The EPA says that exposure to certain levels of PFAs may lead to various adverse health effects. Current peer-reviewed scientific studies have shown that PFAS can cause decreased fertility or increased high blood pressure in pregnant women, Developmental effects or delays in children, Increased risk of some cancers, immunodeficiency, and more.

According to Matt Pluta, ShoreRivers' Choptank Riverkeeper and Director of Riverkeeper Programs, it won't be long before PFAS accumulate in wildlife.

"The results of this study clearly demonstrate the need to urgently increase monitoring for these chemicals in our rivers," Pluta said. "Once we begin detecting PFAS in local waterways and on our land, it's only a matter of time before we begin to detect them in the fish, crabs, oysters, and even venison that we eat."

This study underscores the importance of safeguarding against wastewater pollution, Pluta says. "The PFAS results from La Trappe Creek at the point where the Town of Trappe's wastewater treatment plant discharges underscore the need to upgrade and modernize the treatment technology at these older systems before contamination levels get worse."

What's next?

Many riverkeeper associations are calling on state governments and the EPA to do a better job testing for and regulating these "forever chemicals."

ShoreRivers has voiced their support for more testing to gain a clearer picture of the levels of these chemicals in Eastern Shore waterways.

In their statement, the Susquehanna Riverkeeper association also asked the EPA to do more to regulate PFAs.

"This data plainly demonstrates that Congress and EPA must act with urgency to control persistent PFAS contamination across the country. The current lack of oversight puts the health and safety of communities and ecosystems across the nation at risk and results in costly cleanup and treatment activities to remove PFAS contamination after it has occurred."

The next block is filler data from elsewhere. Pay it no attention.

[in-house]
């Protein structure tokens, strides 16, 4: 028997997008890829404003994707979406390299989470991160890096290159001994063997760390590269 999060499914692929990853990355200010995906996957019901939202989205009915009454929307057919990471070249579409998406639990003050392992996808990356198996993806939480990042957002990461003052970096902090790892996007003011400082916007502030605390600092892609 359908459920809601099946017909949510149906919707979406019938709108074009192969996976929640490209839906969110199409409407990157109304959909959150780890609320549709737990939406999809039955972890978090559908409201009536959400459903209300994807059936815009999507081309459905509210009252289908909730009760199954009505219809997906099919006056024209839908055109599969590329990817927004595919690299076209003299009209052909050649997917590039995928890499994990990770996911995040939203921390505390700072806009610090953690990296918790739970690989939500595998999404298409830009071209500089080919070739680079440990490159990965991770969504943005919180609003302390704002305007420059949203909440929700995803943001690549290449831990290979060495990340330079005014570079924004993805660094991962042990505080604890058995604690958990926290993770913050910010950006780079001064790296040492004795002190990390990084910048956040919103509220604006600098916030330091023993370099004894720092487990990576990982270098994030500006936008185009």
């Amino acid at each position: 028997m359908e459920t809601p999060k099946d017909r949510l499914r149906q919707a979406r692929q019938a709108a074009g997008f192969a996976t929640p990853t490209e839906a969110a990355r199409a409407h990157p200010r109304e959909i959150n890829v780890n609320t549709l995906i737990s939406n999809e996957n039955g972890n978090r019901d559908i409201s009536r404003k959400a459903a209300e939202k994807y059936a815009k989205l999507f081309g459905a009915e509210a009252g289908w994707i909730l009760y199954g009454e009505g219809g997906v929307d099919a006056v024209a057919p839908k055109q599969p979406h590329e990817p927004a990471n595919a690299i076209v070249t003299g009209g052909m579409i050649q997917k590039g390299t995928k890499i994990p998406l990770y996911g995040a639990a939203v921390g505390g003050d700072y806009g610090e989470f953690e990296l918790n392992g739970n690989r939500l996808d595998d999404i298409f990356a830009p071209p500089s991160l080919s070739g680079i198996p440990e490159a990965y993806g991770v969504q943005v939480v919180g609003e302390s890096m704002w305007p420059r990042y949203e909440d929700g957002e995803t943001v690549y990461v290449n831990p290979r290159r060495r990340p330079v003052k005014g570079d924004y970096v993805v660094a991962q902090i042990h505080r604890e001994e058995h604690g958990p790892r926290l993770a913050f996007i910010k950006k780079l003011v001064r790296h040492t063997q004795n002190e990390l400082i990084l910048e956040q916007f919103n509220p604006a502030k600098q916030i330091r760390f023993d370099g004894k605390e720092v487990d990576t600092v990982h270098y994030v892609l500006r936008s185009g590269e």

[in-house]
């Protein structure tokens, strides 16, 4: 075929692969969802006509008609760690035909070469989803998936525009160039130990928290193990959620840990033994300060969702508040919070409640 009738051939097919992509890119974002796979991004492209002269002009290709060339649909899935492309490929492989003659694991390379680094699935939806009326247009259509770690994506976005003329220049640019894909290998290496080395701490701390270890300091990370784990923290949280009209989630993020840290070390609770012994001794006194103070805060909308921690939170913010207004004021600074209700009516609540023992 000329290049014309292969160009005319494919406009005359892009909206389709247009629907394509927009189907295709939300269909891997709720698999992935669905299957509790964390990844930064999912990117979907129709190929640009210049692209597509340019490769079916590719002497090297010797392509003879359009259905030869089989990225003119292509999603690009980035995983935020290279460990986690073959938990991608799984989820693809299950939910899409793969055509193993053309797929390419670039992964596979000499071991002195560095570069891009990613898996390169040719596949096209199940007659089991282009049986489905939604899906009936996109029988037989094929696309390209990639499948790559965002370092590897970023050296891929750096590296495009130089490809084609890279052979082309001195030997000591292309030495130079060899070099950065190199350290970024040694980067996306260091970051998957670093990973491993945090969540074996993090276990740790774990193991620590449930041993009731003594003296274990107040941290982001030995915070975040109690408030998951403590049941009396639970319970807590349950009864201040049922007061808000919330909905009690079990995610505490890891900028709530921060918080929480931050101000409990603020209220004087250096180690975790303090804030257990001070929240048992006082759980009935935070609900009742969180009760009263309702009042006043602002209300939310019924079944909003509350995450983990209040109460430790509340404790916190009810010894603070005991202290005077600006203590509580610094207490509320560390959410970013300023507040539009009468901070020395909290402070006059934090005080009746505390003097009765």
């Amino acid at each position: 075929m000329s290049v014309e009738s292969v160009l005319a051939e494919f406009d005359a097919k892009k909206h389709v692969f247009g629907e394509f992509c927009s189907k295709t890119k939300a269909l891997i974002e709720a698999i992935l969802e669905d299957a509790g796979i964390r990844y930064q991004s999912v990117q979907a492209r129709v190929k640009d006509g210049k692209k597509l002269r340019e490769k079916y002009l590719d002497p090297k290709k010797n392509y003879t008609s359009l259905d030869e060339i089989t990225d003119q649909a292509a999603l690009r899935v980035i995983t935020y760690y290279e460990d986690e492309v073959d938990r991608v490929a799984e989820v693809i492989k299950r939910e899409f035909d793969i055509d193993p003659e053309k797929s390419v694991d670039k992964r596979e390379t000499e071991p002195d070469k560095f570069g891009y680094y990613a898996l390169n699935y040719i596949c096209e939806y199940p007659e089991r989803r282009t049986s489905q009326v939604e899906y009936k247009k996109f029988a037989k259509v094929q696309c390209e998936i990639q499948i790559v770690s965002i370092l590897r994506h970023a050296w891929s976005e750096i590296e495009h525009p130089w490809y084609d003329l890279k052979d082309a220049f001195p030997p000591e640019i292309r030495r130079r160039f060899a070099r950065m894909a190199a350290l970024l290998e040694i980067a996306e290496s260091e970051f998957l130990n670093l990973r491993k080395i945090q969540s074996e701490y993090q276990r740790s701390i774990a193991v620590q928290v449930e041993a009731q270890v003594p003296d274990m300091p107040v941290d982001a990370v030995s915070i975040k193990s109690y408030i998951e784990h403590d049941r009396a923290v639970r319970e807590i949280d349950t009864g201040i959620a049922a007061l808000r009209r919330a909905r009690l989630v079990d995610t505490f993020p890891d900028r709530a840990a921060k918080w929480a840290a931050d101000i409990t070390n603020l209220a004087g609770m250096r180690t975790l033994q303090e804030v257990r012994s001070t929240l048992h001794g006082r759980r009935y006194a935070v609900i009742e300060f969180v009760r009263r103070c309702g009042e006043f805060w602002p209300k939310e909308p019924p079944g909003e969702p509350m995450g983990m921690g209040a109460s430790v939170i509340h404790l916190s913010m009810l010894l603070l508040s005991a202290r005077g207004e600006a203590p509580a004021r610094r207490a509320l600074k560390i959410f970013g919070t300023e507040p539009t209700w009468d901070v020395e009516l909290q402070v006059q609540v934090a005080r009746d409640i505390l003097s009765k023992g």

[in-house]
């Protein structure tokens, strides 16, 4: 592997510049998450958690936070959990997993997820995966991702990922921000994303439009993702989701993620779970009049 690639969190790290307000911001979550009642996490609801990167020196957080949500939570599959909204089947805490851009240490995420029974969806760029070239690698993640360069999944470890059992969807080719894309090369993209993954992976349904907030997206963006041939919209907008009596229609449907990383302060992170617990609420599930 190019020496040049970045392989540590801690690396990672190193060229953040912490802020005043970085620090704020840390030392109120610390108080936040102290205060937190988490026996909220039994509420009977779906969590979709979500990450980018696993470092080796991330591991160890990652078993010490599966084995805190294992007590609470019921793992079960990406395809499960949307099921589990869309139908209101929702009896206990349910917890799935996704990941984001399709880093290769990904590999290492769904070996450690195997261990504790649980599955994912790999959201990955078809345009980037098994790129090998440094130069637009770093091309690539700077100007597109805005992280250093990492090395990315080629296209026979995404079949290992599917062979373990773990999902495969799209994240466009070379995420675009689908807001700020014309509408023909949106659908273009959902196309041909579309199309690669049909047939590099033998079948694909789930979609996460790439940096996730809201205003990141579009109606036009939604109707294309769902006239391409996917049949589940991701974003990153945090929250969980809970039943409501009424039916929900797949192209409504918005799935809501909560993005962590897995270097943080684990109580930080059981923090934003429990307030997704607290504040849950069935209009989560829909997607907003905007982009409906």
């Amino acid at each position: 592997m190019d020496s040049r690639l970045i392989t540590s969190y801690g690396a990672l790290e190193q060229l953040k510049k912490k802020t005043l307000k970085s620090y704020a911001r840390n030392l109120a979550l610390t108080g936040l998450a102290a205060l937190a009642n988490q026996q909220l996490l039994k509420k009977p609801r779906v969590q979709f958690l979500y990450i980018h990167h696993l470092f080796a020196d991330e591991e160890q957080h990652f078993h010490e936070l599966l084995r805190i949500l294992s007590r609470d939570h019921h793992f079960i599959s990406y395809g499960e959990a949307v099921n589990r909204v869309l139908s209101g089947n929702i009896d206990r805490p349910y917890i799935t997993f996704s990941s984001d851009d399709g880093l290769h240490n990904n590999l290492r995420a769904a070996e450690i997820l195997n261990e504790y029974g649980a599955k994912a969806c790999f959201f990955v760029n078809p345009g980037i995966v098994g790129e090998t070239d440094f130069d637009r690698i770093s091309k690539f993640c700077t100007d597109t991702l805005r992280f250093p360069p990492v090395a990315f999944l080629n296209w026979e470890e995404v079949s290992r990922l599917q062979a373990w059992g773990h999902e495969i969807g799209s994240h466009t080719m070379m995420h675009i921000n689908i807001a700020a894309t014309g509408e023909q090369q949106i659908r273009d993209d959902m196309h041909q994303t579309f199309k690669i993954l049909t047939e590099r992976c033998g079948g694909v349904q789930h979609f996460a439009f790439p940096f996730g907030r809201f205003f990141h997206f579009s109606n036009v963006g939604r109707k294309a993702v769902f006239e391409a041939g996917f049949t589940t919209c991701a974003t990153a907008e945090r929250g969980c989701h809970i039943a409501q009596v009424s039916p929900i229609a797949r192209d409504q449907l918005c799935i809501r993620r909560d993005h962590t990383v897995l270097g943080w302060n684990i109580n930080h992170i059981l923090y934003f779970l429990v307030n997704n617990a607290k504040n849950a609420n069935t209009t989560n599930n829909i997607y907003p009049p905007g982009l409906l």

The EPA has proposed several technological solutions to filtering PFAs in drinking water. Technologies such as Activated Carbon Treatment, Ion Exchange Treatment, and High-pressure Membranes have been shown to effectively remove PFAS from drinking water in testing.

To read the entire report from Waterkeeper Alliance, visit waterkeeper.org/pfas.

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Okay, so there are chemicals in the water supply, that have come from the sewage that we've created.  So we are supposed to now want to clean up the water supply.  How dumb do they see us?  Why is nothing said about the source of the chemicals (our bodies), and how they got that way (from the food that we eat), and the deadly culture that has created the situation and is doing NOTHING to address the ROOT CAUSE (junk commercial food and the TRILLION dollar industry that delivers/serves it everywhere)?  Oh, in case you didn't know, these PFAS chemicals come largely from the waxy wrappings/packaging of the food.  So, just think, if they get from the wrappers to the food to your bodies to the water, the big problem IS NOT the water.

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Did you consider its all the plastics in flushable wipes and liquid plastic that are in house cleaning chemicals  and of course all the **** that APG threw in years ago.